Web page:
I would like to share an experience with you based on my research when I came into a dysfunctional group with half of the group filing a union grievance against the other half of the group. That pretty much explains the situation. They hated each other. Three other individuals in the last year and a half had come in as the manager with slogans like “work smarter not harder,” but to no avail. What was I supposed to do? When the director asked me to consider taking over the controller’s position with this dysfunctional group, he first asked me how I might address this. Giving this question and some thought I offered the following:
- Meet with everyone individually and listen
- Meet with both groups and listen
- Bring on board a facilitator to help the entire group and me to listen to each other
- Explore our processes on how and why we do things. As it turns out this was critical. A recent blog on conflict resolution and process improvement addresses some of the elements to consider.
- Find ways to promote team building and understanding
- Find ways to have the parties from the different groups to work with and learn more about each other from the other group
- Promote joint efforts
- Recognize and reward collaborative behavior
The individual team members had their own ideas on how to make things better too. No one had asked them. Some were entrenched and were oriented towards revenge and retaliation. They needed to be listened to, and yet we had a job to do. They had to decide if they wanted to stay and focus on the issues before us or not. Everyone stayed. It was not easy. I am not going to say it was easy. There were times when individuals took a step back instead of steps forward. Patience, perspective, and perseverance paid off.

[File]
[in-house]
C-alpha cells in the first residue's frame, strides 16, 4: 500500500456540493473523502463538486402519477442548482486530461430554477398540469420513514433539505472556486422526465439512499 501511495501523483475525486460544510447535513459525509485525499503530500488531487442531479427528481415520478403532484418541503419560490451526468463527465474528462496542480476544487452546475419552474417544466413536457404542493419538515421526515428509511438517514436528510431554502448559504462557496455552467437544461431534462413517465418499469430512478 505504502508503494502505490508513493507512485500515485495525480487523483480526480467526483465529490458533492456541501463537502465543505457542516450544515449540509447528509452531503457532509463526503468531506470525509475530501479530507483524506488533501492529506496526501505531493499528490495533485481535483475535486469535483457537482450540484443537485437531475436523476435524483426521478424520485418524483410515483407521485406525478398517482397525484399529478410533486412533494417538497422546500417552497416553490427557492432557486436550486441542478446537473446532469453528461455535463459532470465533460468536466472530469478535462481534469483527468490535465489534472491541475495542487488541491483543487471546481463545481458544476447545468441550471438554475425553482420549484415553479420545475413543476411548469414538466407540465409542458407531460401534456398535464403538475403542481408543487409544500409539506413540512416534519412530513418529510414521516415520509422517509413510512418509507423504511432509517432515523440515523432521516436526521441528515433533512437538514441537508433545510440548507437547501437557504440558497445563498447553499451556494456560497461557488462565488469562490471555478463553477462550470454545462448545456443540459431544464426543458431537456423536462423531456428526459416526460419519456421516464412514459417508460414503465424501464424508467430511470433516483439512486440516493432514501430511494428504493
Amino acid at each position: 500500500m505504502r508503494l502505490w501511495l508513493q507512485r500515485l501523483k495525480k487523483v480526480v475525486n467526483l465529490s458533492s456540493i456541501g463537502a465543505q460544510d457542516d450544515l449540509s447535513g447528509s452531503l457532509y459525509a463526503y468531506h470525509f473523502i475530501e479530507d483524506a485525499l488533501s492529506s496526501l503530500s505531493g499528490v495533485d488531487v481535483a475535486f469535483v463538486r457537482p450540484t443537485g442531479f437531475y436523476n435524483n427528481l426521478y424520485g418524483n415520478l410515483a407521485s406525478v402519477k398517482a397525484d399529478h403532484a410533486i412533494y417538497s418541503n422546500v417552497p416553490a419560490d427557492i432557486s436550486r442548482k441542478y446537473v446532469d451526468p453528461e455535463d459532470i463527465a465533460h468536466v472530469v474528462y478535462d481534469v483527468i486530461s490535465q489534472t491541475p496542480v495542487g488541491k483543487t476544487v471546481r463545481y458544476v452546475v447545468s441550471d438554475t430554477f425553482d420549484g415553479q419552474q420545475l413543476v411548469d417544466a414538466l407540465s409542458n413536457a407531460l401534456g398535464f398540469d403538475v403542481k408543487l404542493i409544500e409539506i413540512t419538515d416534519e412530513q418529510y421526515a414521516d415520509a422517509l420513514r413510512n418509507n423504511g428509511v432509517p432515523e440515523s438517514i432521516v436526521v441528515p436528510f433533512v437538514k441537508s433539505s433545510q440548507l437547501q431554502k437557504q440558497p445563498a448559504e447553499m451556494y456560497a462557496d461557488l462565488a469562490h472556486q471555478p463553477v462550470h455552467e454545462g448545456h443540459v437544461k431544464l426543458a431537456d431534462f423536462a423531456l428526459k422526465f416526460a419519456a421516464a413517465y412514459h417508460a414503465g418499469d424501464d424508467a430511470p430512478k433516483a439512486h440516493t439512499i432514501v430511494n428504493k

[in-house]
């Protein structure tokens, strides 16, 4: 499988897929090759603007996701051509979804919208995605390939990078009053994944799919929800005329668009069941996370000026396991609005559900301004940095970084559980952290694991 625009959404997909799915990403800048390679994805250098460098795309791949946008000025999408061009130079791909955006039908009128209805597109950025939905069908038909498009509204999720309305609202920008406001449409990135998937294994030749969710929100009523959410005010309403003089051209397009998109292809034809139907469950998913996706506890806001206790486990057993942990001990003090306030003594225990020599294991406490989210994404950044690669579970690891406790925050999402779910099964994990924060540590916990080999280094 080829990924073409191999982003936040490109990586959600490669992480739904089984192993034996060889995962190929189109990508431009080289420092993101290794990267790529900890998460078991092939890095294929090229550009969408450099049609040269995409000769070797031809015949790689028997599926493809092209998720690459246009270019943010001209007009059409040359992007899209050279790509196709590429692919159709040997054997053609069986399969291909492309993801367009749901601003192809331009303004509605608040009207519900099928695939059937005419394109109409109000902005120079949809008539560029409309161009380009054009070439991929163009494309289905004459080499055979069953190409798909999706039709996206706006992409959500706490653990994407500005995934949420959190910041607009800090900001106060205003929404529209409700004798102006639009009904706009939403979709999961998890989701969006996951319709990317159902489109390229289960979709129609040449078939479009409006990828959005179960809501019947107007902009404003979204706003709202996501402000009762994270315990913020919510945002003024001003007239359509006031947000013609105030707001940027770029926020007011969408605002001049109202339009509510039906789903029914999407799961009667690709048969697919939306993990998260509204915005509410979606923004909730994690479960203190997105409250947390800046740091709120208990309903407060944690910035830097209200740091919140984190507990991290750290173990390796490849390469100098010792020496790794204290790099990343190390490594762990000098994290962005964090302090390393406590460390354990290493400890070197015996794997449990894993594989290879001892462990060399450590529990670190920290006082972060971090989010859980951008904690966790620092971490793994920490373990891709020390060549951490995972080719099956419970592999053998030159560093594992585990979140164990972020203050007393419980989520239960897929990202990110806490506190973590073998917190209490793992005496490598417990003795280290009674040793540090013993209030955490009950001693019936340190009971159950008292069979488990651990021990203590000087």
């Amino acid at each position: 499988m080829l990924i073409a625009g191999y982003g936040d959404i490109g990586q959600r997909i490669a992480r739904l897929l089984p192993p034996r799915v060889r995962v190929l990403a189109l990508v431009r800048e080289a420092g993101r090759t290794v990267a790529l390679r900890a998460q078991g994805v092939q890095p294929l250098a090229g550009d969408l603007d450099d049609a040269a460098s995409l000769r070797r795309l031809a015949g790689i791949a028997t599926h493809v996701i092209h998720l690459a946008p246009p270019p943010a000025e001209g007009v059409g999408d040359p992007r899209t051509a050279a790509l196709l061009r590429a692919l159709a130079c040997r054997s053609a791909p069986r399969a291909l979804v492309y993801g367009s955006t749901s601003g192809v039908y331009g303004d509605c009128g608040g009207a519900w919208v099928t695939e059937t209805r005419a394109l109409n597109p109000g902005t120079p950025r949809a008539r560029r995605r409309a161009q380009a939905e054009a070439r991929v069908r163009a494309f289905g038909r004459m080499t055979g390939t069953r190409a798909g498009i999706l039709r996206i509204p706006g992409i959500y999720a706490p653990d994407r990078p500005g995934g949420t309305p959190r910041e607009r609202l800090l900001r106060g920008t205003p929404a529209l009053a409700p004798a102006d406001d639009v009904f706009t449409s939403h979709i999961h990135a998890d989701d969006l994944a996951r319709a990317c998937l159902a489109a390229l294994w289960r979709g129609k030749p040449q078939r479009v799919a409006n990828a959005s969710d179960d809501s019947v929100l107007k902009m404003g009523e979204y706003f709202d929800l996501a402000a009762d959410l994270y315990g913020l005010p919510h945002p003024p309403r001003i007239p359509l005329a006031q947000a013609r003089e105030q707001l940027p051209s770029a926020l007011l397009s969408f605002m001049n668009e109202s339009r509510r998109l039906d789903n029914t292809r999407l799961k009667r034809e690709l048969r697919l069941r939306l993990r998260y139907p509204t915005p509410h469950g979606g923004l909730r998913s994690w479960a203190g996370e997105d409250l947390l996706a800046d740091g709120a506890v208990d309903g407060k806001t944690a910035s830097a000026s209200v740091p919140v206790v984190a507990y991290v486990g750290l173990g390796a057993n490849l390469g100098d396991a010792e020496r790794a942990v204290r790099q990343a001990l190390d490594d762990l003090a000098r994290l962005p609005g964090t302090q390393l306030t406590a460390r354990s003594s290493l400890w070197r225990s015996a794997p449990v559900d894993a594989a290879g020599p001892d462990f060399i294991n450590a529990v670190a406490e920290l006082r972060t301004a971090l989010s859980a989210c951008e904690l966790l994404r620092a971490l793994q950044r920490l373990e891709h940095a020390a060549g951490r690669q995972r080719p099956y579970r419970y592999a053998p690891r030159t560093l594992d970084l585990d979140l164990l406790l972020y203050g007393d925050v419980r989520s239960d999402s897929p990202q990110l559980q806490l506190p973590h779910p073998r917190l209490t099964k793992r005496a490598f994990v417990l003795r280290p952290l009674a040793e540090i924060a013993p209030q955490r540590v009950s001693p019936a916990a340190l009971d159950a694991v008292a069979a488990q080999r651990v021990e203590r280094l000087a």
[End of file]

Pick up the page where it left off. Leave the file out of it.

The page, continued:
What should you do?
As a leader keeping a positive attitude, helping others to stay focused, staying above the line, searching out others for their ideas, and listening actively were the keys.
Do reference the outstanding material from the Harvard Business Review. Learn from the theory and the practical examples they offer. This is outstanding material.
Do not underestimate yourself and your network. Who do you know that is a great collaborator? Who can mentor you? When it comes to listening who do you admire? Reach out to them. Why? They know you. They may understand your situation. Ask them for help. Asking for help is one of the greatest ways to show someone you really respect them. Stay positive. Stay focused. Be there to help. Encourage and help others to see that a better product results when working together than the product would be working alone.
Keep going and let me know what you think
This is what great leaders and organizations do. You will make mistakes. Do not blame others or yourself. Learn from your mistakes and keep going. When you are outside of your comfort zone you are learning. Build on this and continue to give yourself positive feedforward while working with your network and referencing the material to make yourself into a better leader.
Let me know what you think. I welcome your comments and insights.
About the author
Mike Gregory is a professional speaker, an author, and a mediator. You may contact Mike directly at email@example.com and at (651) 633-5311. Mike has written 12 books (and co-authored two others) including his latest book, The Collaboration Effect: Overcoming Your Conflicts, and The Servant Manager, Business Valuations and the IRS, and Peaceful Resolutions that you may find helpful. [Michael Gregory, ASA, CVA, MBA, Qualified Mediator with the Minnesota Supreme Court]